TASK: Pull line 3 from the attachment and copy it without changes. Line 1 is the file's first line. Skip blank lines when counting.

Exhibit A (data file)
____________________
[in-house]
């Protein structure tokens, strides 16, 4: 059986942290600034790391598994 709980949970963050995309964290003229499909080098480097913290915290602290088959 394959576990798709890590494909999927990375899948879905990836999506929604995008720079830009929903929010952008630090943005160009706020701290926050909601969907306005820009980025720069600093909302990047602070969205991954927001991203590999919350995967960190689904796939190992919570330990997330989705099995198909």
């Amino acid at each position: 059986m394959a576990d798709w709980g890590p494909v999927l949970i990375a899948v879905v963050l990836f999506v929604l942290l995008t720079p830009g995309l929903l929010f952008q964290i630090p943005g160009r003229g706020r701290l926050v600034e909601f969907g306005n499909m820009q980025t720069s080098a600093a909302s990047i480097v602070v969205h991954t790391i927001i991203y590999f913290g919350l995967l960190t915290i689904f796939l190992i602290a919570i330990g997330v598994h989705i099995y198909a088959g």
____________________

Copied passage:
């Amino acid at each position: 059986m394959a576990d798709w709980g890590p494909v999927l949970i990375a899948v879905v963050l990836f999506v929604l942290l995008t720079p830009g995309l929903l929010f952008q964290i630090p943005g160009r003229g706020r701290l926050v600034e909601f969907g306005n499909m820009q980025t720069s080098a600093a909302s990047i480097v602070v969205h991954t790391i927001i991203y590999f913290g919350l995967l960190t915290i689904f796939l190992i602290a919570i330990g997330v598994h989705i099995y198909a088959g």